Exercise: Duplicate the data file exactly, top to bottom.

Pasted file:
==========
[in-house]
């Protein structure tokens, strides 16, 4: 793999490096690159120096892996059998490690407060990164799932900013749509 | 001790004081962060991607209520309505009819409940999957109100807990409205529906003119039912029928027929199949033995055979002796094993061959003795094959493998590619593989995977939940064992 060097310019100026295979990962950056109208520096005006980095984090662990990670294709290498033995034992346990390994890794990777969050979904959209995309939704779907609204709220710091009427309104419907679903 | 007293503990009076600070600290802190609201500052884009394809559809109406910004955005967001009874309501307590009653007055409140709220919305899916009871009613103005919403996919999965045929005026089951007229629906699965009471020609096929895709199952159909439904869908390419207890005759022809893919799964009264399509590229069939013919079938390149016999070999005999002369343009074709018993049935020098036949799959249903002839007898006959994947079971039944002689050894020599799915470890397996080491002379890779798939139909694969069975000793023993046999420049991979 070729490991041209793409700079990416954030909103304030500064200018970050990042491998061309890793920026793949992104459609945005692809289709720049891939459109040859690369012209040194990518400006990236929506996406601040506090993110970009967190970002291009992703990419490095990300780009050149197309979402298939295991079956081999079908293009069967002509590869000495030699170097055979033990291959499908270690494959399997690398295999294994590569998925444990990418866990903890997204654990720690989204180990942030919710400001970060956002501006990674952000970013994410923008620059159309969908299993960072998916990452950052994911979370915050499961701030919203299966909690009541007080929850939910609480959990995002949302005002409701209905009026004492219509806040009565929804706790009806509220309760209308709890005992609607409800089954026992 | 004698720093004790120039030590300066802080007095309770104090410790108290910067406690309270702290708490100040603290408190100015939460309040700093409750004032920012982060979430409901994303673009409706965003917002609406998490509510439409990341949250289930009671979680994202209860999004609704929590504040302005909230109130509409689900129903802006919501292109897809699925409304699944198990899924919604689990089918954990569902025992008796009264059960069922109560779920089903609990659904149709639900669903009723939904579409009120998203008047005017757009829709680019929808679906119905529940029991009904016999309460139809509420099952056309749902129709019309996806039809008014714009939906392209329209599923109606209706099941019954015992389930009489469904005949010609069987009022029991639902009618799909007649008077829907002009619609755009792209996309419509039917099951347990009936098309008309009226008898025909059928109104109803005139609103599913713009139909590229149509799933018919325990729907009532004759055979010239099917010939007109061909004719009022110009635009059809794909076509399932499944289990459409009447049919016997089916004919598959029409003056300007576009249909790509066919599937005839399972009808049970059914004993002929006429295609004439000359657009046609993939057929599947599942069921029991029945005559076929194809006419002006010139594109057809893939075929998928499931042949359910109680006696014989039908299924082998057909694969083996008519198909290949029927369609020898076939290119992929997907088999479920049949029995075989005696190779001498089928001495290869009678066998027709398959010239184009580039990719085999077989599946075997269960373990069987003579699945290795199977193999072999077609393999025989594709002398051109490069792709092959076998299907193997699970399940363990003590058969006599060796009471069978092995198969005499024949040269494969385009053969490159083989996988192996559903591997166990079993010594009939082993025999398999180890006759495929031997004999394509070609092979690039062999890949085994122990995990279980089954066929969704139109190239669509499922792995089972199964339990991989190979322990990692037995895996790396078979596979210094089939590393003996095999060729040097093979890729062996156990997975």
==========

[in-house]
């Protein structure tokens, strides 16, 4: 793999490096690159120096892996059998490690407060990164799932900013749509 | 001790004081962060991607209520309505009819409940999957109100807990409205529906003119039912029928027929199949033995055979002796094993061959003795094959493998590619593989995977939940064992 060097310019100026295979990962950056109208520096005006980095984090662990990670294709290498033995034992346990390994890794990777969050979904959209995309939704779907609204709220710091009427309104419907679903 | 007293503990009076600070600290802190609201500052884009394809559809109406910004955005967001009874309501307590009653007055409140709220919305899916009871009613103005919403996919999965045929005026089951007229629906699965009471020609096929895709199952159909439904869908390419207890005759022809893919799964009264399509590229069939013919079938390149016999070999005999002369343009074709018993049935020098036949799959249903002839007898006959994947079971039944002689050894020599799915470890397996080491002379890779798939139909694969069975000793023993046999420049991979 070729490991041209793409700079990416954030909103304030500064200018970050990042491998061309890793920026793949992104459609945005692809289709720049891939459109040859690369012209040194990518400006990236929506996406601040506090993110970009967190970002291009992703990419490095990300780009050149197309979402298939295991079956081999079908293009069967002509590869000495030699170097055979033990291959499908270690494959399997690398295999294994590569998925444990990418866990903890997204654990720690989204180990942030919710400001970060956002501006990674952000970013994410923008620059159309969908299993960072998916990452950052994911979370915050499961701030919203299966909690009541007080929850939910609480959990995002949302005002409701209905009026004492219509806040009565929804706790009806509220309760209308709890005992609607409800089954026992 | 004698720093004790120039030590300066802080007095309770104090410790108290910067406690309270702290708490100040603290408190100015939460309040700093409750004032920012982060979430409901994303673009409706965003917002609406998490509510439409990341949250289930009671979680994202209860999004609704929590504040302005909230109130509409689900129903802006919501292109897809699925409304699944198990899924919604689990089918954990569902025992008796009264059960069922109560779920089903609990659904149709639900669903009723939904579409009120998203008047005017757009829709680019929808679906119905529940029991009904016999309460139809509420099952056309749902129709019309996806039809008014714009939906392209329209599923109606209706099941019954015992389930009489469904005949010609069987009022029991639902009618799909007649008077829907002009619609755009792209996309419509039917099951347990009936098309008309009226008898025909059928109104109803005139609103599913713009139909590229149509799933018919325990729907009532004759055979010239099917010939007109061909004719009022110009635009059809794909076509399932499944289990459409009447049919016997089916004919598959029409003056300007576009249909790509066919599937005839399972009808049970059914004993002929006429295609004439000359657009046609993939057929599947599942069921029991029945005559076929194809006419002006010139594109057809893939075929998928499931042949359910109680006696014989039908299924082998057909694969083996008519198909290949029927369609020898076939290119992929997907088999479920049949029995075989005696190779001498089928001495290869009678066998027709398959010239184009580039990719085999077989599946075997269960373990069987003579699945290795199977193999072999077609393999025989594709002398051109490069792709092959076998299907193997699970399940363990003590058969006599060796009471069978092995198969005499024949040269494969385009053969490159083989996988192996559903591997166990079993010594009939082993025999398999180890006759495929031997004999394509070609092979690039062999890949085994122990995990279980089954066929969704139109190239669509499922792995089972199964339990991989190979322990990692037995895996790396078979596979210094089939590393003996095999060729040097093979890729062996156990997975």